“But now is not the best time” – Everyone else
Accept a dream job, graduate, leave that dream job, convince three other people to do the same, launch a startup, land seed funding, marry the girl of your dreams, move to a new city and leave the country for three weeks.
Logic says not to do more than 2 of these in a year. I did all of them in less than a month. If I can do all of that within a month—and survive—than you can do it too.
There will never be a perfect time to launch a startup. There will always be risk. There will always be uncertainty. There will always be reasons and people to say “not now”.
A few months ago I resigned from my dream job making more money than I was worth to start my dream company. In the months since doing so, I have never once regretted the decision. The emotion and energy of working everyday on something that I am passionate about with an amazing team is incredibly powerful.
3 years ago, I was working in a company with a history of taking good care of their employees over a career. Great benefits, fair pay and little threat of losing your job. Then 2008 happened. Like most other financial companies they began layoffs, at every level.
My job was safe, but I began to realize that people who had spent their lives making a career for one company were no longer insulated. People my parents’ age were losing everything they had and everything they had known.
Retirement plans—gone. Paycheck—gone. Security—gone.
I saw this and decided that there had to be a different way to spend my years preparing for a brighter future.
I made up my mind to make a change and decided that grad school (don’t knock it till you try it) was the opportunity I was seeking. So after working nights and weekends on various projects and applying for schools, I decided the time was right and spoke privately with my mentor at work. He understood my reasons for leaving and was supportive. I spent a couple months winding down projects I was working on and moved on in May of 2010. I had a mortgage – so I sold my house to start the next chapter.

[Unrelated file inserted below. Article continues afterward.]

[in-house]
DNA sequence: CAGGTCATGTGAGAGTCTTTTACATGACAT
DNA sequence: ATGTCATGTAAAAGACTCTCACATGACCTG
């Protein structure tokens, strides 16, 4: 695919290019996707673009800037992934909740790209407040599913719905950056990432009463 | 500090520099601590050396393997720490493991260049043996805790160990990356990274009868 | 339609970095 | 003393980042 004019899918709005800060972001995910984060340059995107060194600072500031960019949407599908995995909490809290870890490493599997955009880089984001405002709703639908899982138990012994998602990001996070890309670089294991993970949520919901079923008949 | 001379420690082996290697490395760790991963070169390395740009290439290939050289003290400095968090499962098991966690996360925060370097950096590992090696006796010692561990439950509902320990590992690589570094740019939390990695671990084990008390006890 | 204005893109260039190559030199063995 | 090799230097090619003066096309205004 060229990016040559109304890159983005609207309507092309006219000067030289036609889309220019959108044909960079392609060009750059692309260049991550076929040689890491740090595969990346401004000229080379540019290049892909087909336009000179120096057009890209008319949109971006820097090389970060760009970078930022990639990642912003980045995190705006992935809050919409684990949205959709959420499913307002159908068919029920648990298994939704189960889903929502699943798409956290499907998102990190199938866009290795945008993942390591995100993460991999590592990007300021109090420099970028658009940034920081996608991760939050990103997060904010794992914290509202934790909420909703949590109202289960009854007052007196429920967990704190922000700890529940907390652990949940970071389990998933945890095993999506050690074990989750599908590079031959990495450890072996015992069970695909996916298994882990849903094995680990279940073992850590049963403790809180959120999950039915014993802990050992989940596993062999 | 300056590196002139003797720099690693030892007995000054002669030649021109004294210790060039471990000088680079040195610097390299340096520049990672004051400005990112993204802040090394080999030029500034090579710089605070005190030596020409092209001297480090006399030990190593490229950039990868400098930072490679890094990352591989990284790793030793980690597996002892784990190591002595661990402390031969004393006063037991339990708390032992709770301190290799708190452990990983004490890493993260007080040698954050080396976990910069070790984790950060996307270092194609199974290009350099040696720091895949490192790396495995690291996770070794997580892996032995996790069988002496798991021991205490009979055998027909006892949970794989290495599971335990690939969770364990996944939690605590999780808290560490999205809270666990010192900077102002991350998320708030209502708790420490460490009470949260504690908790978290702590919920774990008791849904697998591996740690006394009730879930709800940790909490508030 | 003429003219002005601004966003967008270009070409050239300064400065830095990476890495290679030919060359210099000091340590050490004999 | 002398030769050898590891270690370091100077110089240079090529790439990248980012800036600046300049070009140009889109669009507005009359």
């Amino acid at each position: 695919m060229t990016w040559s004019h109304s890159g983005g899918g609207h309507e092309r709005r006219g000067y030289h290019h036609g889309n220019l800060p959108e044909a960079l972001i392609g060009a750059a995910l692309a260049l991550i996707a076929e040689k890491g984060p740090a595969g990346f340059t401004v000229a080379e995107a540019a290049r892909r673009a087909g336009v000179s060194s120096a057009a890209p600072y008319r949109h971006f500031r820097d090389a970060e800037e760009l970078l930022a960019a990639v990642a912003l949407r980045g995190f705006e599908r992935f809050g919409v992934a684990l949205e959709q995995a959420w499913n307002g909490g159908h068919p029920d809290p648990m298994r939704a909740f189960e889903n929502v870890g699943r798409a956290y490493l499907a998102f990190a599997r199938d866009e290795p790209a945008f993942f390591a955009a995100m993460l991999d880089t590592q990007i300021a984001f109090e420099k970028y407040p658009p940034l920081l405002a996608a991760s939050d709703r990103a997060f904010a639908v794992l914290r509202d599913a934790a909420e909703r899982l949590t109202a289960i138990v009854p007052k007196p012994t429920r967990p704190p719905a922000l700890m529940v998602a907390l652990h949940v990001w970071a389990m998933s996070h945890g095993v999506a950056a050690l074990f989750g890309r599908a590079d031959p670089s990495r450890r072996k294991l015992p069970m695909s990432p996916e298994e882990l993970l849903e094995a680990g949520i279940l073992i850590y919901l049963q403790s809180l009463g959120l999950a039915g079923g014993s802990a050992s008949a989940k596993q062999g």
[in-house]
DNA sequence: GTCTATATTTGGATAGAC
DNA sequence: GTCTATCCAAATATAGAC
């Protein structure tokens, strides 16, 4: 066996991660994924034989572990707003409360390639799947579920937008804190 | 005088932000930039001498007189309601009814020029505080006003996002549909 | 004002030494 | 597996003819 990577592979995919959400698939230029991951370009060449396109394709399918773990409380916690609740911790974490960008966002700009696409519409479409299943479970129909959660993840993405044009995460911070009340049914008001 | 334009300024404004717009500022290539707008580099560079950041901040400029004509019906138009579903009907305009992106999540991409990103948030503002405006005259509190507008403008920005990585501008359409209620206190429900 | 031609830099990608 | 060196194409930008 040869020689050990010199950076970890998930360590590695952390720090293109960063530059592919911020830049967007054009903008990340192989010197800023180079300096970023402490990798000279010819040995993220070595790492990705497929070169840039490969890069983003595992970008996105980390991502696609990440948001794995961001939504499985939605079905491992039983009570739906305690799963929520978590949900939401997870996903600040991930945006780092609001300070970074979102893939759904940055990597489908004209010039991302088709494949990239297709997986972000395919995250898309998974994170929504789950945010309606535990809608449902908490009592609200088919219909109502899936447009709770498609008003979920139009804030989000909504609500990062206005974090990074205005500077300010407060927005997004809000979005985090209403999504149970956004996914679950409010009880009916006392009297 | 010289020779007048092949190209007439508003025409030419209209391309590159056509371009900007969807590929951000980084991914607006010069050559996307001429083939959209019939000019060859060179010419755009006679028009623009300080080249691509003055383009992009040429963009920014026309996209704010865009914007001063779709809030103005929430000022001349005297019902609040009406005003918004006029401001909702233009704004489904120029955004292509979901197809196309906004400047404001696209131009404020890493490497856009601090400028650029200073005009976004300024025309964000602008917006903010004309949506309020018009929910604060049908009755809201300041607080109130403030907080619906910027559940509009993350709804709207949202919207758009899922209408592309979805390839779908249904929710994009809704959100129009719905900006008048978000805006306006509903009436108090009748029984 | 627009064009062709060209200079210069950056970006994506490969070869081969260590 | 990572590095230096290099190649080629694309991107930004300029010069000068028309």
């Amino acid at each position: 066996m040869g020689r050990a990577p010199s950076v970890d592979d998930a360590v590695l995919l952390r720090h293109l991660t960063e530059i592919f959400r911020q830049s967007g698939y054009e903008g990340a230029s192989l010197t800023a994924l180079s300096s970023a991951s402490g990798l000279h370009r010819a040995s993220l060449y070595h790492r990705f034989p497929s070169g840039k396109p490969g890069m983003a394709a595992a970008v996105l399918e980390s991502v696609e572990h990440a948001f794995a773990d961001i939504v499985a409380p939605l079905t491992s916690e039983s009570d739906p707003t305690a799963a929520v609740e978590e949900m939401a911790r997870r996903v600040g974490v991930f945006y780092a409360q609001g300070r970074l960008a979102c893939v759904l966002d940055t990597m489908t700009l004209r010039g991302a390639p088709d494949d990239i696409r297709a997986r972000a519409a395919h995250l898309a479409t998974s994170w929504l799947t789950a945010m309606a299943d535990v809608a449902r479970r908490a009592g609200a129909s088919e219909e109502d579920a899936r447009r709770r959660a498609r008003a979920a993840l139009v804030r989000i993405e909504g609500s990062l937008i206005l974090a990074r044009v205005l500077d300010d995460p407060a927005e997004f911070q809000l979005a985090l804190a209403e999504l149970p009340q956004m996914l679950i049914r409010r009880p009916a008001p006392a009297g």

I took the approach that grad school was a two year opportunity to explore things I was passionate about. The school I chose included living, working and learning overseas. I spent a good portion of my grad school traveling and gaining a new perspective on everything.
Rather than relying on classroom instruction and career services to find a job, I spent two years of early mornings and late nights working with as many projects, ideas and companies as I could. Having no income for a year puts everything in perspective. I made it a point to pursue a different path with my MBA.
I was convinced that starting a company was my path post-graduation. But I had no idea what that would be or how it would go.
I spent a year working with a research scientist who had a fascinating product, but no means to commercialize it. I believed that this was what I would do post-graduation. That didn’t happen. And I moved on to something I was more passionate about.
If there was a record kept for the least amount of time spent in the classroom during grad school at my alma mater, I would win, hands down. However, not because I was a slacker.
The classes that mattered, I took. There was no time to waste on filler classes I was uninterested in. I graduated with more experience and credits than was required, mainly due to non-classroom work and independent study classes.
While many of my classmates were sleeping in until their afternoon classes and partying most nights, I was up early every morning, either working for other startups or working on my own.
Not to say that it was all work and no play, as a balanced life is key, but having limited income made many decisions to stay in easier.
And it paid off.
I was hired by a startup to handle special projects and evolved into managing the financial side of their business. Eventually the founders offered me a full-time job. It was my dream job and paid more than I was worth—I was ecstatic. However, at the same time, I was working on my own startup that was gaining momentum and requiring more of my time.
The decision was difficult to leave the full-time job, pay and benefits. But not one day since then have I regretted making the leap.
Truth be told, there will never be a perfect time. But when you do go for it—make sure you have both feet in the boat, both hands on the oars.
If you have questions about your ideas, situation or otherwise—I’d love to hear from you.
Image credit: CC by Alex Gritsay